Ten years ago, the BBC debuted it’s amazing series, Planet Earth, which documents beautiful, intriguing, and rare moments of life on Earth. Planet Earth II promises to capture even more amazing moments, taking advantage of significant advances in filming technology. Similar to the original series, Sir David Attenborough will narrate.
The BBC unleashed several ‘spy’ cameras to get video of polar bears going about their business without humans to distract them. There was only one problem – the cameras didn’t go as unnoticed as they hoped!
The oarfish is a rarely seen giant of the deep. Measuring up to 17 meters (55 feet), the oarfish had previously only been seen dead or dying after being washed up on shore. This sighting, by scientists in Gulf of Mexico, may be the first of the fish in its natural habitat.
The creature was spotted using a remotely operated vehicle, which allows scientists to observe sea life at depths that are otherwise unreachable.
For more and to see a video of the oarfish, visit BBC News.
A group of 11 chimpanzees living in Edinburgh, Scotland have created a film using specially created cameras dubbed ChimpCams. The movie came about as part of research being done by primatologist Betsy Herrelko, who is studying for her PhD.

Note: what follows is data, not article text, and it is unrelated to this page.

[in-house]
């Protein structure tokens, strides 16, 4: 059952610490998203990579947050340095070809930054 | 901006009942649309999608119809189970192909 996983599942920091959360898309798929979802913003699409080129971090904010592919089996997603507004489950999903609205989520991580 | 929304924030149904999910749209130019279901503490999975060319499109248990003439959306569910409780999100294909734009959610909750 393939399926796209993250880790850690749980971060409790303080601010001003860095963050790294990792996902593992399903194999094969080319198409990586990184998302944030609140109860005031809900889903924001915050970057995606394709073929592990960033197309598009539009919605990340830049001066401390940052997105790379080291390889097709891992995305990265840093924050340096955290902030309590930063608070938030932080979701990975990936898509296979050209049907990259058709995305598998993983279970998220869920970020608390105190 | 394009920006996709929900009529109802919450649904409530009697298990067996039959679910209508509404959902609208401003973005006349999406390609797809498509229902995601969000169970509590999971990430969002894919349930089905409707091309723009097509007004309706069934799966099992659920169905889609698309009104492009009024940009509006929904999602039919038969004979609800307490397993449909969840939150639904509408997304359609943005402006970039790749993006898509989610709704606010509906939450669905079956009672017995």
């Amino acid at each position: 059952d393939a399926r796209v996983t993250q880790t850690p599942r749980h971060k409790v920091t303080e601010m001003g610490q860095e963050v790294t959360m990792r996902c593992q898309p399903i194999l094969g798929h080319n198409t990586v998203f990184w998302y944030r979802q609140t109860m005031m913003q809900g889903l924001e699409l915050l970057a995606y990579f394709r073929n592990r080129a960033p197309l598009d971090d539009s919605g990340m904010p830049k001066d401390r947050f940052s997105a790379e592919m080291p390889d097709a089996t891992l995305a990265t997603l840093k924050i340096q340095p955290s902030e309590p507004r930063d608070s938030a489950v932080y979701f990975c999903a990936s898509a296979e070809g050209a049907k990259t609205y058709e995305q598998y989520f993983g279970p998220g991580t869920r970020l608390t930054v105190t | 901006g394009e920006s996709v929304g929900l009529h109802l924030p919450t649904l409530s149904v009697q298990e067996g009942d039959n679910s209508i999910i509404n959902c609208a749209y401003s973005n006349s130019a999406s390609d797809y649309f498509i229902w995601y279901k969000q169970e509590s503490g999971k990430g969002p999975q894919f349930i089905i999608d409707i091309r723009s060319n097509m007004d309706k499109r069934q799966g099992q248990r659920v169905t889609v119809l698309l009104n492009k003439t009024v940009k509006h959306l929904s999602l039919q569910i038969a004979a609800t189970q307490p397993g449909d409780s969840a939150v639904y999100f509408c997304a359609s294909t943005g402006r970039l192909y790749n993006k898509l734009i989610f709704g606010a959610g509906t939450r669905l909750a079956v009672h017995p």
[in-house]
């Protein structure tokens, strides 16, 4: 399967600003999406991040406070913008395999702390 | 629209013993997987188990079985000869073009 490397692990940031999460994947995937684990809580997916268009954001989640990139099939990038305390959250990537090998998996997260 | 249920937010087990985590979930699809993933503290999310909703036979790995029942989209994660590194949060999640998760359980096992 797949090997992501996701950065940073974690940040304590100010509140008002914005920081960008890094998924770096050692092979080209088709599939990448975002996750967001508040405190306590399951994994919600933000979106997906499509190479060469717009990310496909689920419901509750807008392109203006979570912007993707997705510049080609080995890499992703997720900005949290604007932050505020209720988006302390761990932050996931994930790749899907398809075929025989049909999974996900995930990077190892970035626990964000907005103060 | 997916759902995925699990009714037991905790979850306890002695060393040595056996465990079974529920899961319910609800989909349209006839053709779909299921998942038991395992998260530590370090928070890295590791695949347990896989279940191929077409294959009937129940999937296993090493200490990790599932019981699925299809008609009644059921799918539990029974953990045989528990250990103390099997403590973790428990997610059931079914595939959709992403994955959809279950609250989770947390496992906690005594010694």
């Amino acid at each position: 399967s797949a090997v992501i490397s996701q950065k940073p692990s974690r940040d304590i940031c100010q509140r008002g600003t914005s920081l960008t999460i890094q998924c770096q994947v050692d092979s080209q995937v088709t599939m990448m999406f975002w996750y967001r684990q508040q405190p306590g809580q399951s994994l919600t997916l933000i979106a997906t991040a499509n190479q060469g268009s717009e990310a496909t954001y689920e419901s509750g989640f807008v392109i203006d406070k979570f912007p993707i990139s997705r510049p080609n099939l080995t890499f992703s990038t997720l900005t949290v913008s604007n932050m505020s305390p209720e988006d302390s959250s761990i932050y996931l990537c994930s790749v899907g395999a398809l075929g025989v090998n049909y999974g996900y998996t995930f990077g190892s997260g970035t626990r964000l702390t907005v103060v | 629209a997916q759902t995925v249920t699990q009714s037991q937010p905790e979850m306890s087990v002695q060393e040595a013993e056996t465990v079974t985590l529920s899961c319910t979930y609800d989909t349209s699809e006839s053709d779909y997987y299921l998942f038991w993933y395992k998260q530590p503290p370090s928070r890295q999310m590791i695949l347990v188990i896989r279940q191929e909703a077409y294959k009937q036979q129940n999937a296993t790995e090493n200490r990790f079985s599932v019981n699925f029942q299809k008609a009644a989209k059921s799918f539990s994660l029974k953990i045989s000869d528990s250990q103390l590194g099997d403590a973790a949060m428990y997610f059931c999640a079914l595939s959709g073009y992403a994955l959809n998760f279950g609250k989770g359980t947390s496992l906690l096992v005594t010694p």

Herrelko introduced the video technology to the chimps over an 18 month period. She created two goals for the chimpanzees: to learn to select videos to watch using a touchscreen and to learn to record their own videos using the ChimpCam.
By observing what videos the chimpanzees watched, Herrelko was able to determine what chimpanzees prefer to see. The chimps were allowed to choose videos of their enclosure or video of the area where zoo staff prepares their food. While an in-depth analysis of their viewing habits has not been done, it appears that the chimps have no preference for either set of videos.
The chimps were much more interested in the ChimpCam and enjoyed watching the video screen as they filmed their lives in the enclosure.
The film, ChimpCam, will be shown on BBC 2 on Wednesday, January 27th.
For more, and for a clip of the film, visit the BBC.
Chimps have been observed using stone and wooden cleavers to chop up food in the Nimba Mountains of Guinea, Africa. The chimps were seen breaking into Treculia fruits, which are hard shelled and volleyball-sized, and then cutting them into smaller portions.
Chimps have been observed using tools in the past to find food, including stones to crush nuts and twigs to fish termites out of holes. This is the first time that chimps have been seen using tools to process food after obtaining it.
Tasmanian devils have been threatened with extinction because of devil facial tumor disease, a fast spreading cancer. In the past 10 years the population of devils has declined by 60% as a result of the fast spreading disease.
Researchers have found that the tumors are spread through physical contact between devils, most likely biting to the face.
Researchers have also found that cells that are meant to protect nerves are likely the origin of the disease. The implications of this discovery have not been fully realized yet but may include new ways to test for the disease and a potential for an eventual vaccine.